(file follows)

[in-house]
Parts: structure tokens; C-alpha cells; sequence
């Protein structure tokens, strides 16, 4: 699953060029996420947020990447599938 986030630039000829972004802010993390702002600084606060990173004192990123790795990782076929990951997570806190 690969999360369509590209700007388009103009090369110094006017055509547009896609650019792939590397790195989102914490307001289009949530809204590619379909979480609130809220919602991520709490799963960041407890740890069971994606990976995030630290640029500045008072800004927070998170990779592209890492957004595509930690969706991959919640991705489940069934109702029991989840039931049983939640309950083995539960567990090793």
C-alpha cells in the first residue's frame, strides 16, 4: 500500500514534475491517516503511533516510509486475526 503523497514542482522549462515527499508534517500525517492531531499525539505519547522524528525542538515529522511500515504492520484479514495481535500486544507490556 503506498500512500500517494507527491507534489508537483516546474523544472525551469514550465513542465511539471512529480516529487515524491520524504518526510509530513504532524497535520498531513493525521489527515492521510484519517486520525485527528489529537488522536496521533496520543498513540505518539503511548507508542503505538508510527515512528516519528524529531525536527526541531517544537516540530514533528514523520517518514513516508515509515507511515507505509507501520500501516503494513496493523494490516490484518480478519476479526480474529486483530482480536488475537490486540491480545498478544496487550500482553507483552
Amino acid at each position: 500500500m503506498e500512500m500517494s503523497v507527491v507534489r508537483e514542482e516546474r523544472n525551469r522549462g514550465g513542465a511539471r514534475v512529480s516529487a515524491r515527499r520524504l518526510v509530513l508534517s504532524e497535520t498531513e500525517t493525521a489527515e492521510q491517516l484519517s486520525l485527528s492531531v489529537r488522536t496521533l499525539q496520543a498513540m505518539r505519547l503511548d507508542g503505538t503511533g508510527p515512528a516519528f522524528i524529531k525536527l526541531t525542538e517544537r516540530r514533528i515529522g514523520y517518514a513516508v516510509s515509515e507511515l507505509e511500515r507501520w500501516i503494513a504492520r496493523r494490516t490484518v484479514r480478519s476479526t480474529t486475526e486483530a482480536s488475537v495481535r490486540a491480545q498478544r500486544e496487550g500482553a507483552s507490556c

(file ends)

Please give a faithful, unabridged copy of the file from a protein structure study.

[in-house]
Parts: structure tokens; C-alpha cells; sequence
């Protein structure tokens, strides 16, 4: 699953060029996420947020990447599938 986030630039000829972004802010993390702002600084606060990173004192990123790795990782076929990951997570806190 690969999360369509590209700007388009103009090369110094006017055509547009896609650019792939590397790195989102914490307001289009949530809204590619379909979480609130809220919602991520709490799963960041407890740890069971994606990976995030630290640029500045008072800004927070998170990779592209890492957004595509930690969706991959919640991705489940069934109702029991989840039931049983939640309950083995539960567990090793």
C-alpha cells in the first residue's frame, strides 16, 4: 500500500514534475491517516503511533516510509486475526 503523497514542482522549462515527499508534517500525517492531531499525539505519547522524528525542538515529522511500515504492520484479514495481535500486544507490556 503506498500512500500517494507527491507534489508537483516546474523544472525551469514550465513542465511539471512529480516529487515524491520524504518526510509530513504532524497535520498531513493525521489527515492521510484519517486520525485527528489529537488522536496521533496520543498513540505518539503511548507508542503505538508510527515512528516519528524529531525536527526541531517544537516540530514533528514523520517518514513516508515509515507511515507505509507501520500501516503494513496493523494490516490484518480478519476479526480474529486483530482480536488475537490486540491480545498478544496487550500482553507483552
Amino acid at each position: 500500500m503506498e500512500m500517494s503523497v507527491v507534489r508537483e514542482e516546474r523544472n525551469r522549462g514550465g513542465a511539471r514534475v512529480s516529487a515524491r515527499r520524504l518526510v509530513l508534517s504532524e497535520t498531513e500525517t493525521a489527515e492521510q491517516l484519517s486520525l485527528s492531531v489529537r488522536t496521533l499525539q496520543a498513540m505518539r505519547l503511548d507508542g503505538t503511533g508510527p515512528a516519528f522524528i524529531k525536527l526541531t525542538e517544537r516540530r514533528i515529522g514523520y517518514a513516508v516510509s515509515e507511515l507505509e511500515r507501520w500501516i503494513a504492520r496493523r494490516t490484518v484479514r480478519s476479526t480474529t486475526e486483530a482480536s488475537v495481535r490486540a491480545q498478544r500486544e496487550g500482553a507483552s507490556c